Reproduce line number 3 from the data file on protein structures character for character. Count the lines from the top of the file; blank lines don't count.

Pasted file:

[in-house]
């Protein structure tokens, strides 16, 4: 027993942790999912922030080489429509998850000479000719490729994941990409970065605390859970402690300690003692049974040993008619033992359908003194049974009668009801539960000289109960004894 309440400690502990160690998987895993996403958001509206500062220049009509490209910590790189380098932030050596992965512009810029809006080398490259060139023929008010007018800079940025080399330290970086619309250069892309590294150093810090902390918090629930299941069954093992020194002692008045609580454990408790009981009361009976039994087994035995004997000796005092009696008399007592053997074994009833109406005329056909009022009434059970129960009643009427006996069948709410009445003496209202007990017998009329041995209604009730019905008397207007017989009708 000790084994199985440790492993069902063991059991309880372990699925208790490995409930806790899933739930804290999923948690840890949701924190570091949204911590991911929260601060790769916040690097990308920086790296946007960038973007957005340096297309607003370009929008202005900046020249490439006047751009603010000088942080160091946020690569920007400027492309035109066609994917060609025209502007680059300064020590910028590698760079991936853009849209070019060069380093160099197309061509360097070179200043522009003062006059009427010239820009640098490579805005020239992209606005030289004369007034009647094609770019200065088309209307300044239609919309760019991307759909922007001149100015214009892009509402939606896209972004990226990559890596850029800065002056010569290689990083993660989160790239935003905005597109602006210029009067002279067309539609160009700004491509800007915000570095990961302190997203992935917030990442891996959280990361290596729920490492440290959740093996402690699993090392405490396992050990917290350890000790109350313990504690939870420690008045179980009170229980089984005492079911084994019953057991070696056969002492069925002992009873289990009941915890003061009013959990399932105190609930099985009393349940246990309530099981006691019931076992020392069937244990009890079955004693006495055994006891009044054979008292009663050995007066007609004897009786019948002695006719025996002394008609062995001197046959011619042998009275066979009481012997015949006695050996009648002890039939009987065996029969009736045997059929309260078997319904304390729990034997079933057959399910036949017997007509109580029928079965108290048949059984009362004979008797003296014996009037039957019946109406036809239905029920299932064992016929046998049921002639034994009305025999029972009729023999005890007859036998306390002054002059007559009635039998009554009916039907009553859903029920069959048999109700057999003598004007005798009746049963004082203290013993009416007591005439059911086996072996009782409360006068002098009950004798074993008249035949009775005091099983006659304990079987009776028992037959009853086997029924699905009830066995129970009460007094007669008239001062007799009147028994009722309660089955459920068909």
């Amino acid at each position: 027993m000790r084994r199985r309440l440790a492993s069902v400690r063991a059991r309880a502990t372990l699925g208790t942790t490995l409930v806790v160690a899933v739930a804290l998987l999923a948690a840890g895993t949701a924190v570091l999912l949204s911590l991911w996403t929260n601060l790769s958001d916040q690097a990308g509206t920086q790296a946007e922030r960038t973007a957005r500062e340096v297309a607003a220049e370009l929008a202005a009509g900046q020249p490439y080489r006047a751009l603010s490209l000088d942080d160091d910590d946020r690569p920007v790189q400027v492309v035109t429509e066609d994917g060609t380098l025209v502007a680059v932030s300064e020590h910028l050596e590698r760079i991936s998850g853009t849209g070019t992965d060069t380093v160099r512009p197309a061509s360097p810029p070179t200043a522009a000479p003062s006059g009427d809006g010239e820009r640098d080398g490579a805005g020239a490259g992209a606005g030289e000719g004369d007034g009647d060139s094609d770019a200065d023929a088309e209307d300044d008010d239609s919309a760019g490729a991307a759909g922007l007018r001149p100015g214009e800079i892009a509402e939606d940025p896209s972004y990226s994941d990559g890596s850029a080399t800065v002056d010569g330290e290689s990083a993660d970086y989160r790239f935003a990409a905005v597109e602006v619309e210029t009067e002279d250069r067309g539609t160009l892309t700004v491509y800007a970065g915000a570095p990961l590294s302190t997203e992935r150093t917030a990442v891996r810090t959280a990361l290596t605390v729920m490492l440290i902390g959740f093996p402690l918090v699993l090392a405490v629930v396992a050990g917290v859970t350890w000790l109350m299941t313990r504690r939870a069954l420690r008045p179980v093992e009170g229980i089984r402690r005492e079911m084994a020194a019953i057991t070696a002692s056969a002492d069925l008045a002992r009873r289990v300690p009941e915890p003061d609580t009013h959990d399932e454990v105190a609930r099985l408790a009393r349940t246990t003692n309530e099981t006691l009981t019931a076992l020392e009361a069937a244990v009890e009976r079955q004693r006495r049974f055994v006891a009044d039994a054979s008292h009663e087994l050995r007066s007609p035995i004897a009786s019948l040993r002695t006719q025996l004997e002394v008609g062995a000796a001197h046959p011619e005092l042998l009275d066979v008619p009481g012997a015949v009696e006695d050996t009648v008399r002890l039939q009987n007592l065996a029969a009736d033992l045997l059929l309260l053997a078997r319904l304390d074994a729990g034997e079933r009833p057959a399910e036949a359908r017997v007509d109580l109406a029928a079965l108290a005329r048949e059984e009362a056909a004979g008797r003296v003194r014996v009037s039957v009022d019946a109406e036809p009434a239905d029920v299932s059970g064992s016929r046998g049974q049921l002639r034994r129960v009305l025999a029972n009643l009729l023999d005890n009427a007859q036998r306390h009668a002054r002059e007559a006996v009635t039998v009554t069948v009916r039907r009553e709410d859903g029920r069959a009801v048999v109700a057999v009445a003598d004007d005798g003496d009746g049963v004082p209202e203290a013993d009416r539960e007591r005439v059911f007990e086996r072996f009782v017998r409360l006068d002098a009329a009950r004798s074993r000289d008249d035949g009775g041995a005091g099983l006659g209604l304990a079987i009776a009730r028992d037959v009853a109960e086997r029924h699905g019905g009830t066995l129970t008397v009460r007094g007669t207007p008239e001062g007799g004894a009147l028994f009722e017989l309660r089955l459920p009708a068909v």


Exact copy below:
């Amino acid at each position: 027993m000790r084994r199985r309440l440790a492993s069902v400690r063991a059991r309880a502990t372990l699925g208790t942790t490995l409930v806790v160690a899933v739930a804290l998987l999923a948690a840890g895993t949701a924190v570091l999912l949204s911590l991911w996403t929260n601060l790769s958001d916040q690097a990308g509206t920086q790296a946007e922030r960038t973007a957005r500062e340096v297309a607003a220049e370009l929008a202005a009509g900046q020249p490439y080489r006047a751009l603010s490209l000088d942080d160091d910590d946020r690569p920007v790189q400027v492309v035109t429509e066609d994917g060609t380098l025209v502007a680059v932030s300064e020590h910028l050596e590698r760079i991936s998850g853009t849209g070019t992965d060069t380093v160099r512009p197309a061509s360097p810029p070179t200043a522009a000479p003062s006059g009427d809006g010239e820009r640098d080398g490579a805005g020239a490259g992209a606005g030289e000719g004369d007034g009647d060139s094609d770019a200065d023929a088309e209307d300044d008010d239609s919309a760019g490729a991307a759909g922007l007018r001149p100015g214009e800079i892009a509402e939606d940025p896209s972004y990226s994941d990559g890596s850029a080399t800065v002056d010569g330290e290689s990083a993660d970086y989160r790239f935003a990409a905005v597109e602006v619309e210029t009067e002279d250069r067309g539609t160009l892309t700004v491509y800007a970065g915000a570095p990961l590294s302190t997203e992935r150093t917030a990442v891996r810090t959280a990361l290596t605390v729920m490492l440290i902390g959740f093996p402690l918090v699993l090392a405490v629930v396992a050990g917290v859970t350890w000790l109350m299941t313990r504690r939870a069954l420690r008045p179980v093992e009170g229980i089984r402690r005492e079911m084994a020194a019953i057991t070696a002692s056969a002492d069925l008045a002992r009873r289990v300690p009941e915890p003061d609580t009013h959990d399932e454990v105190a609930r099985l408790a009393r349940t246990t003692n309530e099981t006691l009981t019931a076992l020392e009361a069937a244990v009890e009976r079955q004693r006495r049974f055994v006891a009044d039994a054979s008292h009663e087994l050995r007066s007609p035995i004897a009786s019948l040993r002695t006719q025996l004997e002394v008609g062995a000796a001197h046959p011619e005092l042998l009275d066979v008619p009481g012997a015949v009696e006695d050996t009648v008399r002890l039939q009987n007592l065996a029969a009736d033992l045997l059929l309260l053997a078997r319904l304390d074994a729990g034997e079933r009833p057959a399910e036949a359908r017997v007509d109580l109406a029928a079965l108290a005329r048949e059984e009362a056909a004979g008797r003296v003194r014996v009037s039957v009022d019946a109406e036809p009434a239905d029920v299932s059970g064992s016929r046998g049974q049921l002639r034994r129960v009305l025999a029972n009643l009729l023999d005890n009427a007859q036998r306390h009668a002054r002059e007559a006996v009635t039998v009554t069948v009916r039907r009553e709410d859903g029920r069959a009801v048999v109700a057999v009445a003598d004007d005798g003496d009746g049963v004082p209202e203290a013993d009416r539960e007591r005439v059911f007990e086996r072996f009782v017998r409360l006068d002098a009329a009950r004798s074993r000289d008249d035949g009775g041995a005091g099983l006659g209604l304990a079987i009776a009730r028992d037959v009853a109960e086997r029924h699905g019905g009830t066995l129970t008397v009460r007094g007669t207007p008239e001062g007799g004894a009147l028994f009722e017989l309660r089955l459920p009708a068909v």